MP: Here in Portugal, the experimental musicians don’t get much credit for their works, as their music is seen as inaccessible. As you live in USA, how much different are things there?

RR: It’s the same. Experimental music rarely gets much attention, especially in the mainstream media. Sometimes artists succeed with shock, violence, overt sexuality or some other loud action; but when the art is about listening and being more quiet, it is difficult to get noticed in this loud world with such an unusual notion.

MP: Do you feel some sort of pressure nowadays for artists to be socially conscious or to have a deeper meaning being their work in order to get acclaim or to be considered as relevant?

RR: Perhaps. I think that’s entirely a personal decision by the artist, and by the audience in how to interpret the artistic action. For example, I want to make art that feels timeless, so I tend not to address short term political trends in my music, even though I feel a strong responsibility as a human to react and speak out about growing inequality, corporate greed, right wing nationalism, extremism, racism and corruption. In my daily life, I act upon these responsibilities by taking part in community activity, and attempting to bring our neighborhood together to embrace our wonderful diversity. Yet I choose to address longer trends in my art, because I feel those trends are under-represented: the growing negative impact of the human race on our planet, environmental degradation, extinction, the dehumanizing forces of technology, the need to regain embodiment in the face of virtualization. In order to address these long-term trends, I feel that I can do more (personally) by trying to impart a sense of wonder and belonging, of mystery and awe, to offer a better center of gravity from which to act on a day-to-day basis. Other people are probably better suited than I am to making reactionary art. Please note that I am not trying to make art that soothes or anesthetizes our perceptions about wrongdoing in the world, simply because it is more introverted. Quite the contrary, I seek to sensitize us to the fine-grain detail of our existence. I find in contrast, that this world of increasing loudness, anger, alarm, threat and dread tends to anesthetize us and make us numb. The art that tries to match anger with anger, fear with fear, merely contributes to the numbness. We shut it off. There is too much screaming. We can’t solve these problems by becoming the problem, we need to solve them with an alternative that improves our sensitivity and helps us find some sort of solid underpinning, deep inside.

MP: You have a new album out called The Biode, that I personally loved and that in my opinion sounds very fluid, corporeal and overall rhythmic, almost a contrast with some of your work that is very ethereal. Was this feel something you’ve planned and does it represent a change of pace in your music?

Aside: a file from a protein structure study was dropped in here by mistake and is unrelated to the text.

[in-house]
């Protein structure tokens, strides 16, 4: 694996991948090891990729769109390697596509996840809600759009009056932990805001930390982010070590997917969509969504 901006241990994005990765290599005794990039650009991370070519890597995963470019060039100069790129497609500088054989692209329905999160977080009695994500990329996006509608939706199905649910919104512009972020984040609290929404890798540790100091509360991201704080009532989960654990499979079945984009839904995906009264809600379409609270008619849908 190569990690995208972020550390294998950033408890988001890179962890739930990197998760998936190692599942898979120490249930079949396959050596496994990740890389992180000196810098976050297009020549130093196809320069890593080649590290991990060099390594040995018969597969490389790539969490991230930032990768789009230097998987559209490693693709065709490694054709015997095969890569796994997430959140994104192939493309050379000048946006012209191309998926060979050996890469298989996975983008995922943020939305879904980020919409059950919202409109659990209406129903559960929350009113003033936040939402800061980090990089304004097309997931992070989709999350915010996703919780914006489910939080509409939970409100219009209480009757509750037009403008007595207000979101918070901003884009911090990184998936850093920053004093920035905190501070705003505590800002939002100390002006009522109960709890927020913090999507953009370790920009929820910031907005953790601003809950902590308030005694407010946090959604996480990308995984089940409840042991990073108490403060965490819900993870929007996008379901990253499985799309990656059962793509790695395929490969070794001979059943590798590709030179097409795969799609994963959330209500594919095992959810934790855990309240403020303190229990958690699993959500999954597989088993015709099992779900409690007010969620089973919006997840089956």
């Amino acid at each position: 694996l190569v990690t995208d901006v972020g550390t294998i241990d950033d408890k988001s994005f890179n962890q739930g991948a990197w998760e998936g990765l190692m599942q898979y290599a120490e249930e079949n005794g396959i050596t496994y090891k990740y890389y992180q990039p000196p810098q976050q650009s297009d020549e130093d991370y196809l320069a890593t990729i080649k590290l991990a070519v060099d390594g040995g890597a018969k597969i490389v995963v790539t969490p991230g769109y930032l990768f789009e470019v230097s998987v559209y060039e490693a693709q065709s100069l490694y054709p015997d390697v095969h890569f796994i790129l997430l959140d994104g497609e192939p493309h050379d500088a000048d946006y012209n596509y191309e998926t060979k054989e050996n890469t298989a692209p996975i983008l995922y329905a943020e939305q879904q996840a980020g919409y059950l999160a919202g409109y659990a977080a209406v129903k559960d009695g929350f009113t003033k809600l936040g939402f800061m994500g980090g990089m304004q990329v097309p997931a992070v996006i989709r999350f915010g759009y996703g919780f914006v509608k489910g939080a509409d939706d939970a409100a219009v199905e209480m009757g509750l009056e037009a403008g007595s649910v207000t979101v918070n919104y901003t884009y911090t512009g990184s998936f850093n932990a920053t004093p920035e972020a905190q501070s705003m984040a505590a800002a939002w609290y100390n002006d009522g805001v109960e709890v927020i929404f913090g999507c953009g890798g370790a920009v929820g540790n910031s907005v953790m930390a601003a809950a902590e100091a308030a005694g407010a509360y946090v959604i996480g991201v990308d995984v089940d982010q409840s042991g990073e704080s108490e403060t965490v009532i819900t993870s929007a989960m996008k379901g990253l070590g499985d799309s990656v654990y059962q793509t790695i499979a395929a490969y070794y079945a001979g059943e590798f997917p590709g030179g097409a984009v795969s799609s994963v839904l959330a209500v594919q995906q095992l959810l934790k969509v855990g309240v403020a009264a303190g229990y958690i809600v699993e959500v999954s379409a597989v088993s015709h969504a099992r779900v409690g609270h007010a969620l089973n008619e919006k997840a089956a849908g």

RR: In particular I wanted The Biode to have a more intense, psychoactive energy that conveyed its theme of consciousness as a system that permeates all of life. The Biode began as a sort of sequel to Bestiary (from 2001) with that extreme analog biomorphic language; yet it evolved into a hybrid with syncopated electro-acoustic rhythms. If you investigate more of my releases, you will find a wide range of expression, and much of it is quite rhythmic, but in syncopated and complex ways. Albums like Propagation, Seven Veils, Ylang or Medicine Box have a rhythmic electro-acoustic feeling, more of a global musical language. Other releases like Electric Ladder or Filaments have a more shimmering symmetrical vocabulary. The Biode mixes a bit of each of those elements and seems to feel fresh somehow. Perhaps about half of my output is more cloudy and etherial, and the other half is more active like these albums.

MP: Despite this last album feels somewhat corporeal, I think that is also very conscious and, in my point of view, a sort of a statement in that everything in the world is composed by the same matter, organisms, and has their own biode, almost as if there was an universal conscience. Was that what you were trying to transmit with this work, and if it was, is that holistic conception something you believe in?

RR: Indeed, if you read the liner notes you will see those exact ideas laid out explicitly. I actually invented the word “biode” to describe this idea of a node of consciousness (a biomic node) that resides within the interactions of many species, working together as a system. Scientists are steadily approaching these system metaphors to describe reality, and we are starting to see how a forest communicates between trees with the mycorrhizal web of fungi and related organisms, how any complex organism is actually an organized matrix or thousands of different microbes. This decade, medical research is showing how our gut bacteria effect the chemistry of our brain. This is state-of-the-art science, and I think it will seem commonplace in 50 years.

MP: Just to finish, what music are you listening at the moment?

RR: Since I am practicing for the sleep concert, at the moment I am listening a lot to my own performance of course, to remind myself of that sonic place I need to go. I also just listen to the world around me, the environment, always trying to sensitize myself to small sounds. Otherwise I listen to all sorts of music, but usually not so much in the background. I like to listen with some focus. I rarely listen to music that falls within the territory of my own style, as that gets too close to enjoy. I like good intelligent songwriting. I enjoy Elbow, Daughter, Radiohead, Emiliana Torrini, Little Dragon, Massive Attack, The Books, a wide variety of unusual music. More than anything I probably listen to certain jazz masters like Coltrane, McCoy Tyner, Bill Evans, Miles Davis… or north Indian classical music such as Hariprasad Chaurasia, Shivkumar Sharma, Debashis Bhattacharya, Ali Akbar Khan… and music from many other parts of the world. I have eclectic tastes.

Robert Rich
19 February 2018